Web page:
31/03/2023·4 mins to read
Receivers getting the ‘best price’: to market, or not to market?
The New Zealand High Court in Reynolds v Finnigan delivered a timely reminder about the steps receivers should take to obtain the ‘best price reasonably obtainable’ in a receivership sale.
Wherever possible, receivers should follow best practice when conducting receivership sales. This will involve obtaining an independent valuation, appointing a reputable agent, marketing the assets over a reasonable period and by appropriate means, and conducting a competitive sale process.
However, in some cases a more limited process may be warranted. The advantages of conducting a full on-market process may be balanced against the risk of losing value of a business while conducting a sale process.
Where a full on-market process will not be pursued, the utmost care should be taken to ensure that the more limited process will still prove that the best price reasonably obtainable is obtained. This may include obtaining a robust valuation, and/or engaging in a “soft” marketing campaign. Each case will be fact-dependent but, ultimately, sufficient steps need to be undertaken to overcome the information disadvantage of not going to market.
Reynolds - the facts
The Learning Ladder Limited (TLL) operated an early childhood education centre (Centre), which it acquired for $430,000 in 2015. The directors and shareholders of TLL were Ms Young and Ms Walker. Ms Walker was also a director and shareholder of another company, Red 9 Limited (Red 9), which lent $430,000 to TLL to purchase the Centre.
Following a breakdown in the relationship between Ms Young and Ms Walker, Red 9 called in the loan and appointed receivers to TLL. The receivers:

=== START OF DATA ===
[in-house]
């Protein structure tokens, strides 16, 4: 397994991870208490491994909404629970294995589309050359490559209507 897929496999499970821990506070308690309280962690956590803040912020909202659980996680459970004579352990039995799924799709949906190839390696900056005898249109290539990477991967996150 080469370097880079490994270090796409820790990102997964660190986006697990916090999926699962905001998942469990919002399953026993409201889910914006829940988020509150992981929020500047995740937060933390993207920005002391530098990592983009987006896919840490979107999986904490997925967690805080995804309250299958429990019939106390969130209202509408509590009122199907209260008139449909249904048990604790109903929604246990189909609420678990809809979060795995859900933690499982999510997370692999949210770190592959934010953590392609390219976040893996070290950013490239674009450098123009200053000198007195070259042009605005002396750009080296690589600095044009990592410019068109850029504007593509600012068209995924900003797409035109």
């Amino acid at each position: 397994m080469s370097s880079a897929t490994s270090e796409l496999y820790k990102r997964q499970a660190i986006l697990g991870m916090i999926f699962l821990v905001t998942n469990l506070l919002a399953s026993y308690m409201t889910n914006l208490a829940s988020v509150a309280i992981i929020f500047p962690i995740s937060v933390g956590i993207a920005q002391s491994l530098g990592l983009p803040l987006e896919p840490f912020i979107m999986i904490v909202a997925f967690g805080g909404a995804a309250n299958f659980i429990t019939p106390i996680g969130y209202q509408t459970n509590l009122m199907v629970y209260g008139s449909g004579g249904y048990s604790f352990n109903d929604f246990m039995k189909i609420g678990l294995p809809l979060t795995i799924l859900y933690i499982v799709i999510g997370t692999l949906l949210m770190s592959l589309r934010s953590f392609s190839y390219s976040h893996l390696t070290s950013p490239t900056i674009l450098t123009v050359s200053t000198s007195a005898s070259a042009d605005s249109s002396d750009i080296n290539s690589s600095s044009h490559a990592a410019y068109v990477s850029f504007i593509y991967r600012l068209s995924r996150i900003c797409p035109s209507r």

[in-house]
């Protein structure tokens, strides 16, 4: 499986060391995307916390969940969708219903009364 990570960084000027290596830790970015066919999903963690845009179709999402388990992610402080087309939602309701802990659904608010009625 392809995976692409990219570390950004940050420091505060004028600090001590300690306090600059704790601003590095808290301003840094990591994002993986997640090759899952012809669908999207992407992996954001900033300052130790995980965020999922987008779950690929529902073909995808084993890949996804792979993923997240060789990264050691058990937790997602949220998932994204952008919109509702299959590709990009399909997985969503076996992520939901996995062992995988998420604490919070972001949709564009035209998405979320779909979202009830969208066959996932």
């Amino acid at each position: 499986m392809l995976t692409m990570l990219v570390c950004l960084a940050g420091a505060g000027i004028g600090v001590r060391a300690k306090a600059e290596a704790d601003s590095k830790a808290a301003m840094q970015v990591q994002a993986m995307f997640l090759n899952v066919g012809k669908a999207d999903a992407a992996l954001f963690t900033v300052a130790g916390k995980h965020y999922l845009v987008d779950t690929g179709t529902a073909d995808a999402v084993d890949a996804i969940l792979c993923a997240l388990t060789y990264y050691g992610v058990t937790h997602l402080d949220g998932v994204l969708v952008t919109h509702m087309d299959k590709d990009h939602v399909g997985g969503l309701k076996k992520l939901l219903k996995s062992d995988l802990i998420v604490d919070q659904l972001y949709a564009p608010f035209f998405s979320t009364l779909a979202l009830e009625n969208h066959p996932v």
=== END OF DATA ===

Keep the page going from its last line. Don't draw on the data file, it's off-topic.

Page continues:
obtained an appraisal of the market value of the Centre from a registered business broker of around $388,000 (the appraisal was not a “fully-fledged valuation assessment” and was prepared in approximately three hours); and
gave each of Ms Young and Ms Walker an opportunity to bid for the Centre.
Seemingly, no further valuations, or marketing steps, were undertaken. Ms Young made a conditional offer to purchase the Centre for $426,800. Ms Walker (through a new company) made an unconditional offer to purchase the Centre for $470,000. The receivers accepted Ms Walker’s higher offer.
Under the Receiverships Act 1993 (Act), receivers have a duty to obtain the best price reasonably obtainable as at the time of sale. While the case does not go so far as to consider whether that duty was breached, a key question before the Court was what the best price reasonably obtainable at the time of sale was. Did the receivers achieve it? If it was materially more than the actual sale price, this may have caused TLL and its shareholders loss.
What was the best price reasonably obtainable by the receivers?
The Court first considered what the market value of the Centre was, and determined (based on expert evidence) that it was between $696,000 and $714,000 - considerably more than the sale price.
However, the best price reasonably obtainable is not necessarily the market value. Rather, market value will only inform the best price reasonably obtainable. If a receiver has taken all reasonable steps, this will be cogent evidence of the best price reasonably obtainable. Best practice, as to those reasonable steps, will be to: